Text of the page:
Left: Jerry Saltz with Chicago-based critic and artist Robin Dluzen. Right: MCA curator Kristin Korolowicz and Omar Lopez-Chahoud, artistic director of the UNTITLED fair.

While pleased and amazed by the fair’s organization, look, and feel, many dealers expressed disappointment with sales during the busy opening hours. “Let’s wait another day and I’ll let you know if there should be another edition,” said John Riepenhoff of the Green Gallery. Over at Gering & López the hopes of finding a home for a Josef Albers were slowly diminishing, and Belgium’s Tatjana Pieters was surprised to not have people lined up to buy accessible works by Belgian Conceptualist master Philippe Van Snick. Needless to say I was surprised too. Not even the hype surrounding satirist Jayson Musson (aka Hennessy Youngman) and his Coogi sweater painting-collages at Salon 94 could seal a deal that night.

Once the shindig was over, crowds were diverted to another VIP party on the rooftop terrace of Navy Pier, but the strong Chicago winds made it almost impossible for the art gentry to preserve their tidy hairdos, so some of us decided to crash Tyson Reeder’s birthday bash at the Paramount Lounge. There I ran into visiting artists like Siebren Versteeg and Matt Nichols, as well as a bunch of rising stars from the local scene, including Chris Bradley, Paul Germanos, Josue Pellot, and one of my favorites, Heidi Norton, who currently has an impressive show of large-scale herbariums at the MCA. The mood was festive given Reeder’s accomplishment of reaching “midcareer” age, and the vibe was all about raging against attempts to resuscitate the fair. “They should spend that money building a biennial!” I heard more than once that night.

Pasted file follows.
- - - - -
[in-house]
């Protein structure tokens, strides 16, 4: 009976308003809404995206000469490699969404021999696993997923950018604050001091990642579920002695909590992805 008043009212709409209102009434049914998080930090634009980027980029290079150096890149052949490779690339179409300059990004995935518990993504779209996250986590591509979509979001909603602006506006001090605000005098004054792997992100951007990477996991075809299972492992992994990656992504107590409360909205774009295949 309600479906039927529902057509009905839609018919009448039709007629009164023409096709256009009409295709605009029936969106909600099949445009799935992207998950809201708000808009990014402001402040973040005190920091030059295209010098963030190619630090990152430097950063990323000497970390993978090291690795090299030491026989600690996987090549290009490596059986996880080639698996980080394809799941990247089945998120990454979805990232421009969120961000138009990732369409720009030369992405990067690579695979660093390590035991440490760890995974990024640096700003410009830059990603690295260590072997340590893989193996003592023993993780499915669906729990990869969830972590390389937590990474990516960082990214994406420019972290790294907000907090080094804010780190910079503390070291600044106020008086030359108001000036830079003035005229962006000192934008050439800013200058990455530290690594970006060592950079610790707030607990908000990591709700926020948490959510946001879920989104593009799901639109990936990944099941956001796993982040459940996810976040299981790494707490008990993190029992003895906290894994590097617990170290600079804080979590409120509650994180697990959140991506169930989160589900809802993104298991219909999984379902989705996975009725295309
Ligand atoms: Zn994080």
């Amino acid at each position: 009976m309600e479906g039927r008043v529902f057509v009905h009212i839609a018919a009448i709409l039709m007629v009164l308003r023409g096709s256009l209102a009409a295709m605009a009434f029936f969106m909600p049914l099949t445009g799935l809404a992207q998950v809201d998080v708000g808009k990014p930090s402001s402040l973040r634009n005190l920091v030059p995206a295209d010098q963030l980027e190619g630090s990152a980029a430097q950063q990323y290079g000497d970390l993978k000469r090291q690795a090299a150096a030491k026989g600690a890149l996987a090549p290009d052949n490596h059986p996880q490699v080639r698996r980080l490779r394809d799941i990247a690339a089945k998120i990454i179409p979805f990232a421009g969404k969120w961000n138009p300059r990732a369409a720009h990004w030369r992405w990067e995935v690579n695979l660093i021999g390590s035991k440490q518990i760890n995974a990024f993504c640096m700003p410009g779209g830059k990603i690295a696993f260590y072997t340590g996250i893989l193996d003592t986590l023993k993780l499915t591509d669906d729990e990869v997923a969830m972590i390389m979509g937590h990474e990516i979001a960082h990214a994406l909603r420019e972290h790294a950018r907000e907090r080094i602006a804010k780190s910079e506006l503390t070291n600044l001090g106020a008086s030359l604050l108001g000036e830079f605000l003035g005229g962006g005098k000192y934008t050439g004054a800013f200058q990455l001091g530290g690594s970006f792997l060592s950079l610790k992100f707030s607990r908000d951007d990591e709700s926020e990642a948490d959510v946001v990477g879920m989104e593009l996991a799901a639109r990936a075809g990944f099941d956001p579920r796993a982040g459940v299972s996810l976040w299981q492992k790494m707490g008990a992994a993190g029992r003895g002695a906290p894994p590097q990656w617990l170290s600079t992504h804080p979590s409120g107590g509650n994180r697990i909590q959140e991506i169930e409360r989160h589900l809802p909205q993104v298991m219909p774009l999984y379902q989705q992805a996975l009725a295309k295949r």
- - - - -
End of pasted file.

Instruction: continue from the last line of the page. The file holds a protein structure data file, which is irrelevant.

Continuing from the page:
Left: Jenna Feldman, codirector of Aspect/Ratio gallery. Right: Charlie Kitchings of Ambach & Rice and Tim Fleming, director of Art Los Angeles Contemporary.

On Friday I ventured to another party, this one in the penthouse of the W Hotel. But neither the spectacular views of the lake nor the free mojitos could get this bunch in the mood. Some young dealers I won’t name were stressed out, uttering that bromide again: “Maybe tomorrow things will pick up. Let’s wait.” Still, according to some, this fair is just like any other—what makes the difference is the city itself. “Chicago has a higher intellectual level than many other cities I’ve visited, and the panel discussions and tours are impressive,” said Omar Lopez-Chahoud, artistic director of the upcoming UNTITLED fair in Miami, who was awed by the city’s architecture.